Distel, by Børge Ring
'Distel' (Sjors #8, 1971).

Børge Ring (also written as "Börge Ring") was an internationally known Danish animator who lived in the Netherlands from the early 1950s until his death. He had a long career, working for many different studios on several animated films, TV shows and advertisements. Ring created three classic animated shorts of his own, 'Oh My Darling' (1978), 'Anna & Bella' (1984) and 'Run of the Mill' (1999), which are all characterized by strong autobiographical themes of parental love, nostalgia and loss. The cartoons won several awards, including the Jury Prize in Cannes and the Oscar for Best Animated Short. Ring was furthermore active as a jazz musician and, and together with his wife, Joanika Ring, he drew various children's comics. Among them were stories with Disney's 'Chip 'n' Dale' and Gösta Knutsson's 'Pelle Svanslös', but also original creations like 'Distel' (1970-1974), 'Kobus en Kachelmans' (1973-1974) and 'Fleurtje' (1972-1974). 

Early life and career
Børge Ring was born in 1921 in Ribe, a town in south-west Jutland. He spent most of his school years in Skårup a borough of the harbor town Svendborg, on the isle of Funen. His father was Danish composer Oluf Ring (1884-1946), who also had his own choir. He wanted his son to become a teacher, but stimulated his musical talent too. Already as a child Ring learned to play contrabass and guitar. His passion for film originated in the local movie theater, where his sister played the piano to accompany silent movies. Young Børge was fascinated by shorts with Walt Disney's 'Mickey Mouse' and Pat Sullivan's 'Felix the Cat', but also the work of Charlie Chaplin, whose comical films had a strong resemblance to animation, as he later analyzed. At age 14 he and a friend made their first animated short on 16-mm film, featuring a man whose aching tooth has to be removed by the dentist, but ends up ripping his entire skeleton from his skin. A high school dropout, Ring attended the Arts & Craft school at the Bredgade in Copenhagen, but left again after a year and a half. Around the same time, he was an apprentice in Jørgen Müller's animation studio at Gutenberghus Reklame Film in Copenhagen, called the International Colour Cartoon Company. Another one of his mentors was the advertising artist Laus Lauesen.


Börge Ring playing bass, around 1940.

Musical career
By 1940 Børge Ring earned his living through a different medium: jazz music. He first played in a trio in a seaside hotel in Liseleje, but was soon asked to become a guitarist and bass player in Svend Asmussen's band, who played in a dine & dance restaurant in the Tivoli Gardens in Copenhagen. In his autobiography, Ring recalled the quintet enjoyed themselves reworking American song titles into Danish with an acoustic similarity. He subsequently played in the orchestra led by bassplayer Niels Foss in Ålborg (1941), the Dagmar Theater orchestra in Copenhagen (1942) and in Leo Mathisen's jazz improvisation band in a local restaurant. The performances in Restaurant München were broadcast on the local radio, and a huge success, as the Germans had blocked the import of American jazz records. Together with Helge Jacobsen, Ring was regularly hired as a studio musician for grammophone recordings, while resuming his high school education at a private school in Nyborg between 1942 and 1944.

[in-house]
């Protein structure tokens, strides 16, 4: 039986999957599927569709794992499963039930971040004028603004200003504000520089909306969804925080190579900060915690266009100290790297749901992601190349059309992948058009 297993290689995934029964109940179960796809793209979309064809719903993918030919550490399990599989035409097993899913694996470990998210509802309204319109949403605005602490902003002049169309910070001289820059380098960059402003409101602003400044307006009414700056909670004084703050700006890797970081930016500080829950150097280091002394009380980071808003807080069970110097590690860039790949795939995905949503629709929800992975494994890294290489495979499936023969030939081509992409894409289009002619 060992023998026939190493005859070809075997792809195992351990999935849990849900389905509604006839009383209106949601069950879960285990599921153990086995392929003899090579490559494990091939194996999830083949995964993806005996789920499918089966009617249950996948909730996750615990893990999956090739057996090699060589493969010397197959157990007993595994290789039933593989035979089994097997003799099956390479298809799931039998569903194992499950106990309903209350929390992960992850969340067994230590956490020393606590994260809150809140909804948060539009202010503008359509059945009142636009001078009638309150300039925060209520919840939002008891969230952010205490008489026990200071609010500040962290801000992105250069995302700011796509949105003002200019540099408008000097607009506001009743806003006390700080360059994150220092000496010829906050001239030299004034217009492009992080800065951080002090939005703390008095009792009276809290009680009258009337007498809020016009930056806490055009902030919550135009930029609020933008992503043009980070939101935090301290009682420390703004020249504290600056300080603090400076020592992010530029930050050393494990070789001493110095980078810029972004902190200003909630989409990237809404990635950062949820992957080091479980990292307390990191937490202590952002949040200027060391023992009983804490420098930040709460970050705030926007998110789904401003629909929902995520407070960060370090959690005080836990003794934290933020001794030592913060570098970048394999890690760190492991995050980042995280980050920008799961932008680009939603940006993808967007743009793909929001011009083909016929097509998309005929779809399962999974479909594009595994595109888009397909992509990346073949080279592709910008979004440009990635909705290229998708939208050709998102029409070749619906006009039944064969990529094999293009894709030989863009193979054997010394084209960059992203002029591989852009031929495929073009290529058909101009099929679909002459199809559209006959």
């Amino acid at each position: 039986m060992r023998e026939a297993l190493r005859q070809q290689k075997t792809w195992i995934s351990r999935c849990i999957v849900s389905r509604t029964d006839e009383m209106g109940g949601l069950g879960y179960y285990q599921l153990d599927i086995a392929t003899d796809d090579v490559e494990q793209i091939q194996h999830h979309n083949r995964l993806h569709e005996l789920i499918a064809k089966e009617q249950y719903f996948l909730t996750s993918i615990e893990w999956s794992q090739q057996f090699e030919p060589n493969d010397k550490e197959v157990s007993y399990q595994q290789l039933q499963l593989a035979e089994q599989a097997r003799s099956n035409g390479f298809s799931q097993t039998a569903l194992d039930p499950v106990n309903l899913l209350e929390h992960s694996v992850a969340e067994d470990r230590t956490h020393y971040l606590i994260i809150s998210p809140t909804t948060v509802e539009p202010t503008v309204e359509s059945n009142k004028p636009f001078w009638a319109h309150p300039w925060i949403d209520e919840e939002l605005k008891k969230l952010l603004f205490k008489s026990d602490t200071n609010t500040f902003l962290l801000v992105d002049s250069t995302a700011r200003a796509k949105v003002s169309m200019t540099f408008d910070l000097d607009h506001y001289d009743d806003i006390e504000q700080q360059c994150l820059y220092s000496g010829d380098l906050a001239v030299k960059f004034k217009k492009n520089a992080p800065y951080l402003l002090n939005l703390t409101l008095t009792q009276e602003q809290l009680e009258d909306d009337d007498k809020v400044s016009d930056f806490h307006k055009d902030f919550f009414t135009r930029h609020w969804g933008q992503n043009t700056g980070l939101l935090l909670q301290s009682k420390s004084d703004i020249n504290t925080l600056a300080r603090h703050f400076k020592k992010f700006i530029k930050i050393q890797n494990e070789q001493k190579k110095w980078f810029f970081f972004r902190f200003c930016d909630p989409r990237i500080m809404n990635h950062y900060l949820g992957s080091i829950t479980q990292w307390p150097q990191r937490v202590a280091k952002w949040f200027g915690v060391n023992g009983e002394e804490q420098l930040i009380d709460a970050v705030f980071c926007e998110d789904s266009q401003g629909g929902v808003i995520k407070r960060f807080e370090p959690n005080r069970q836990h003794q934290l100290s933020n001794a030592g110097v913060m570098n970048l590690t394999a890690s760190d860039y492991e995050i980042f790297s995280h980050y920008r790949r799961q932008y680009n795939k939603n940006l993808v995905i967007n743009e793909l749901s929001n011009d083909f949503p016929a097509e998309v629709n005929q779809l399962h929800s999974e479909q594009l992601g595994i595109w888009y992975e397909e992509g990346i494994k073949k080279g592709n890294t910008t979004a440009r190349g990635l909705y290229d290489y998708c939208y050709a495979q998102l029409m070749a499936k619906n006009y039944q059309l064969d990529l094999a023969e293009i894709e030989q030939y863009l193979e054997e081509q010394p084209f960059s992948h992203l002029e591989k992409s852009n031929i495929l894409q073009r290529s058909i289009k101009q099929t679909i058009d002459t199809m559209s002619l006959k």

Upon graduation, he married his girlfriend, concert pianist Nanny Wegener, and settled in Copenhagen. He attended the university, but also further expanded his musical career. He played in Kai Ewans' band in National Scala (1944) as well as in Stig Lommer's Tivoli Revue (1945). He joined Svend Asmussens in his new sextet in August 1945. In the following years, the sextet toured through the Scandinavian countries, performing in theaters, parks, hotels and other venues. In November 1946 they played in an Amsterdam cinema, where Ring first came in touch with Marten Toonder through organ player Cor Steyn. The Dutch animation and comics creator was impressed with Ring's artwork, but Ring felt he should first finetune his craft. He returned to Scandinavia and toured with Asmussen until late 1947. The discovery of Robert D. Field's book 'The Art of Walt Disney' had inspired Ring to pursue his other ambitions...


Bjorn Frank Jensen and Börge Ring, around 1967.

Return to animation